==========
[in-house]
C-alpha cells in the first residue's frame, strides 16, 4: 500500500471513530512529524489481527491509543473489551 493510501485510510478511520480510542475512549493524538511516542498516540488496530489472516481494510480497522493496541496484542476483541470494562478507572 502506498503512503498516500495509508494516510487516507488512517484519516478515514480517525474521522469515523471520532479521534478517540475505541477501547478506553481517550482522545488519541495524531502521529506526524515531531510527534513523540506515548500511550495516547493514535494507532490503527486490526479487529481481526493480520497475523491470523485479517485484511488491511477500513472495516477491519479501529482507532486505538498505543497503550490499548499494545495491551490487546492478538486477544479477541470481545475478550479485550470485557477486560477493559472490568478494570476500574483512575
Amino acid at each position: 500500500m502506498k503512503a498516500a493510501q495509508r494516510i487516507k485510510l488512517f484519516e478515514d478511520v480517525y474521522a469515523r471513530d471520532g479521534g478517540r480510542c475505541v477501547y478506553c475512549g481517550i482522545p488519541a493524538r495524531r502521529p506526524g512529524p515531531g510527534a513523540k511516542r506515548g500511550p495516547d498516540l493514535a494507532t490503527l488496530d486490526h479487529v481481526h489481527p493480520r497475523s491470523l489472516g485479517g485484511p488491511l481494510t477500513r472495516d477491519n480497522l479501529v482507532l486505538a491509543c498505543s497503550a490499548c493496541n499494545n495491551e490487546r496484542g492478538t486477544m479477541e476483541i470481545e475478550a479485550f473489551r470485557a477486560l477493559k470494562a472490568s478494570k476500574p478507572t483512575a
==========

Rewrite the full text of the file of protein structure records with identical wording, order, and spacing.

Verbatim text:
[in-house]
C-alpha cells in the first residue's frame, strides 16, 4: 500500500471513530512529524489481527491509543473489551 493510501485510510478511520480510542475512549493524538511516542498516540488496530489472516481494510480497522493496541496484542476483541470494562478507572 502506498503512503498516500495509508494516510487516507488512517484519516478515514480517525474521522469515523471520532479521534478517540475505541477501547478506553481517550482522545488519541495524531502521529506526524515531531510527534513523540506515548500511550495516547493514535494507532490503527486490526479487529481481526493480520497475523491470523485479517485484511488491511477500513472495516477491519479501529482507532486505538498505543497503550490499548499494545495491551490487546492478538486477544479477541470481545475478550479485550470485557477486560477493559472490568478494570476500574483512575
Amino acid at each position: 500500500m502506498k503512503a498516500a493510501q495509508r494516510i487516507k485510510l488512517f484519516e478515514d478511520v480517525y474521522a469515523r471513530d471520532g479521534g478517540r480510542c475505541v477501547y478506553c475512549g481517550i482522545p488519541a493524538r495524531r502521529p506526524g512529524p515531531g510527534a513523540k511516542r506515548g500511550p495516547d498516540l493514535a494507532t490503527l488496530d486490526h479487529v481481526h489481527p493480520r497475523s491470523l489472516g485479517g485484511p488491511l481494510t477500513r472495516d477491519n480497522l479501529v482507532l486505538a491509543c498505543s497503550a490499548c493496541n499494545n495491551e490487546r496484542g492478538t486477544m479477541e476483541i470481545e475478550a479485550f473489551r470485557a477486560l477493559k470494562a472490568s478494570k476500574p478507572t483512575a